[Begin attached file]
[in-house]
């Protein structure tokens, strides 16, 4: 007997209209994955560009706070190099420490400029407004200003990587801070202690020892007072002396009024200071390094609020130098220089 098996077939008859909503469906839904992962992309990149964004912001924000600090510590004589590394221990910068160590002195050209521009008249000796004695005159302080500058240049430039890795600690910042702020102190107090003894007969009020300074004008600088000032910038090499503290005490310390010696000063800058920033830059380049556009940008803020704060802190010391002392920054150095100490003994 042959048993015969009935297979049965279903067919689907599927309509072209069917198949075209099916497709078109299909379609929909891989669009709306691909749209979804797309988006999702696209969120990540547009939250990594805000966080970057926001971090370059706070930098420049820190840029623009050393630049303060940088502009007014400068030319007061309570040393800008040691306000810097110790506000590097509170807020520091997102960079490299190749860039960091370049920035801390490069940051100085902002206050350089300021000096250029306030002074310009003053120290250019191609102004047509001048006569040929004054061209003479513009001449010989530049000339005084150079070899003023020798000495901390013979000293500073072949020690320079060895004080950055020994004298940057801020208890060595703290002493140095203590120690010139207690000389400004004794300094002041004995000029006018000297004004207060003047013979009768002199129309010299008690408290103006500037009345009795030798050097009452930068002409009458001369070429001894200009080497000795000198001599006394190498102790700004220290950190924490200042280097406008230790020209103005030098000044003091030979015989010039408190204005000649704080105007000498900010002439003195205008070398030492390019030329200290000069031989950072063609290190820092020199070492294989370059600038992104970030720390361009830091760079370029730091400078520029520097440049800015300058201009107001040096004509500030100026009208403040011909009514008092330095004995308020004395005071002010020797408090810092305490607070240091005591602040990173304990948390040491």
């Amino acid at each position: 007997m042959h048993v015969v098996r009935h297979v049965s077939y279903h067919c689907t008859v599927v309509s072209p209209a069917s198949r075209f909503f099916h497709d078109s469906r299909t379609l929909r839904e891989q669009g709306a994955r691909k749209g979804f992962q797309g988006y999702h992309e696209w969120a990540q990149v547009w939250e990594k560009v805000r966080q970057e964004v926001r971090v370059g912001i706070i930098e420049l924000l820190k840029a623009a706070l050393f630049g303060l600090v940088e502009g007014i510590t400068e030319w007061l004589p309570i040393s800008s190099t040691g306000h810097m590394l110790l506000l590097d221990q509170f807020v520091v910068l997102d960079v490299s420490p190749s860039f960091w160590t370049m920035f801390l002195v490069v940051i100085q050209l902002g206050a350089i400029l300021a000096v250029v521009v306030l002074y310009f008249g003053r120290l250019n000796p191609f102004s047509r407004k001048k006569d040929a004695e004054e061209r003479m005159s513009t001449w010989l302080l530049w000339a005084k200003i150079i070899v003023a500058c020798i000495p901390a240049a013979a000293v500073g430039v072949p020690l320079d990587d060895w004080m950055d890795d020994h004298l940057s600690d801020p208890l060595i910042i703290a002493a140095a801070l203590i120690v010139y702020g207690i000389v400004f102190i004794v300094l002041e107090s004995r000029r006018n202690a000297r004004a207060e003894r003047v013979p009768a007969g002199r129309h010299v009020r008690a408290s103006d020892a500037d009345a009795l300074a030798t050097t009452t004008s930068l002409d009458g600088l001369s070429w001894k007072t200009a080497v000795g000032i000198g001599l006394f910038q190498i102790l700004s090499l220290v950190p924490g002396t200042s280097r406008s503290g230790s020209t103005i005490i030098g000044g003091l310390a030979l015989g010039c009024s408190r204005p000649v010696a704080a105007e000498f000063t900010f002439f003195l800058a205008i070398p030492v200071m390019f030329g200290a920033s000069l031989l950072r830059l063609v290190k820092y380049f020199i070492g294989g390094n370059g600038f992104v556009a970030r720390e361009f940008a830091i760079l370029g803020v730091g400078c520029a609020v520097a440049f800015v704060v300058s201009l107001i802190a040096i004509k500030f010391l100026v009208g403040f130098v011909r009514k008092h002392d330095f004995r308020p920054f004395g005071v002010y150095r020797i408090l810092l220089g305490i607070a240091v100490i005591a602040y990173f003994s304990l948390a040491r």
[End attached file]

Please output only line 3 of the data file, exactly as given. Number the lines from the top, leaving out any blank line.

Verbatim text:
């Amino acid at each position: 007997m042959h048993v015969v098996r009935h297979v049965s077939y279903h067919c689907t008859v599927v309509s072209p209209a069917s198949r075209f909503f099916h497709d078109s469906r299909t379609l929909r839904e891989q669009g709306a994955r691909k749209g979804f992962q797309g988006y999702h992309e696209w969120a990540q990149v547009w939250e990594k560009v805000r966080q970057e964004v926001r971090v370059g912001i706070i930098e420049l924000l820190k840029a623009a706070l050393f630049g303060l600090v940088e502009g007014i510590t400068e030319w007061l004589p309570i040393s800008s190099t040691g306000h810097m590394l110790l506000l590097d221990q509170f807020v520091v910068l997102d960079v490299s420490p190749s860039f960091w160590t370049m920035f801390l002195v490069v940051i100085q050209l902002g206050a350089i400029l300021a000096v250029v521009v306030l002074y310009f008249g003053r120290l250019n000796p191609f102004s047509r407004k001048k006569d040929a004695e004054e061209r003479m005159s513009t001449w010989l302080l530049w000339a005084k200003i150079i070899v003023a500058c020798i000495p901390a240049a013979a000293v500073g430039v072949p020690l320079d990587d060895w004080m950055d890795d020994h004298l940057s600690d801020p208890l060595i910042i703290a002493a140095a801070l203590i120690v010139y702020g207690i000389v400004f102190i004794v300094l002041e107090s004995r000029r006018n202690a000297r004004a207060e003894r003047v013979p009768a007969g002199r129309h010299v009020r008690a408290s103006d020892a500037d009345a009795l300074a030798t050097t009452t004008s930068l002409d009458g600088l001369s070429w001894k007072t200009a080497v000795g000032i000198g001599l006394f910038q190498i102790l700004s090499l220290v950190p924490g002396t200042s280097r406008s503290g230790s020209t103005i005490i030098g000044g003091l310390a030979l015989g010039c009024s408190r204005p000649v010696a704080a105007e000498f000063t900010f002439f003195l800058a205008i070398p030492v200071m390019f030329g200290a920033s000069l031989l950072r830059l063609v290190k820092y380049f020199i070492g294989g390094n370059g600038f992104v556009a970030r720390e361009f940008a830091i760079l370029g803020v730091g400078c520029a609020v520097a440049f800015v704060v300058s201009l107001i802190a040096i004509k500030f010391l100026v009208g403040f130098v011909r009514k008092h002392d330095f004995r308020p920054f004395g005071v002010y150095r020797i408090l810092l220089g305490i607070a240091v100490i005591a602040y990173f003994s304990l948390a040491r």